(Natural News) Most health conscious people know of the positive effects on digestion from using probiotic supplements. Many take probiotic supplements after using antibiotics to replace the good intestinal flora bacteria indiscriminately killed by antibiotic use.
This practice is so well known that even many MD's are recommending probiotics during and after antibiotics. But there is new evidence that probiotic benefits go beyond that. One area of investigative research concerns building the immune system's resistance to allergies that affect the skin. An obvious example of a skin's allergic reaction is eczema, which tends occur more often with infants and toddlers.
A recent Dutch study gathered over 150 pregnant women with allergic disease histories in their families. During the last six weeks of pregnancy, they were given either three strains of probiotics or an inactive placebo pill. Neither they nor the doctors involved knew who received what.
After those pregnant women gave birth, most of their children were still monitored by the Dutch researchers. The children continued to receive probiotics or placebos for 12 months. After three months, the rate of eczema occurring among the probiotic subjects was less than half of those given placebos.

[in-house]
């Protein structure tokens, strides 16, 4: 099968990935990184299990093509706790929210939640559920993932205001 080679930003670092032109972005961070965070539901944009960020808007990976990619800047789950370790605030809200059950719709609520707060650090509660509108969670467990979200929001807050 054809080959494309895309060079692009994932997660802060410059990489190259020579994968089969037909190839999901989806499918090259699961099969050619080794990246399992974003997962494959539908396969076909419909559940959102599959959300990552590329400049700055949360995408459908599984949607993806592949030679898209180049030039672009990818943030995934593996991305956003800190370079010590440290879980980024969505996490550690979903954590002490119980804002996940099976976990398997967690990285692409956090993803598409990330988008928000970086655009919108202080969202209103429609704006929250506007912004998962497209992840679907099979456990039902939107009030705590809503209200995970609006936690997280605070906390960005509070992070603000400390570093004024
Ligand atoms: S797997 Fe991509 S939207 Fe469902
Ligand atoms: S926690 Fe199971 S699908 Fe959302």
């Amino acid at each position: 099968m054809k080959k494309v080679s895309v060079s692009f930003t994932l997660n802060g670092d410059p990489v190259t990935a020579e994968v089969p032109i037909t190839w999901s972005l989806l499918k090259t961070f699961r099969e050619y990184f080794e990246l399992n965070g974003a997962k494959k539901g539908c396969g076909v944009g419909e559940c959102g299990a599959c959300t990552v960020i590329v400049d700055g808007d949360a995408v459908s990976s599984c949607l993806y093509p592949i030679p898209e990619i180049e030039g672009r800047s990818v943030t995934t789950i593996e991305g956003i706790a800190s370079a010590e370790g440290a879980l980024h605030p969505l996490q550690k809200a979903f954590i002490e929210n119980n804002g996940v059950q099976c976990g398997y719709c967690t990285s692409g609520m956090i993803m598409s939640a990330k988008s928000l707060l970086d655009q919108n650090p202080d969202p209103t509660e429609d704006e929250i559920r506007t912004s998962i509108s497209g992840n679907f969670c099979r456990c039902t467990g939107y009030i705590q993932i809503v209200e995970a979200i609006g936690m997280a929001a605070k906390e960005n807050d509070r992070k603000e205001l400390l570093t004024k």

There were no more probiotics or placebos administered to the children after 12 months. However, many were still observed up until age two. As they approached that age, the eczema occurrence gap between the two groups with eczema narrowed somewhat.
But there was still a substantial difference. The study results provided evidence that probiotics can have an effect on offspring from allergy prone mothers, and the report was written up in the Journal of Allergy.
Another recent study published in the Journal of Nutrition involved probiotics administered to mice, with a focus on food allergies. The mice all had whey intolerances, and they were fed probiotics and prebiotics while drinking milk.
With the addition of probiotics, their intolerance to whey showed considerable improvement with almost no skin reactions.
Today, up to eight percent of children have various chronic food allergies. Extending this study to children may prove probiotics as a natural remedy for their food allergies.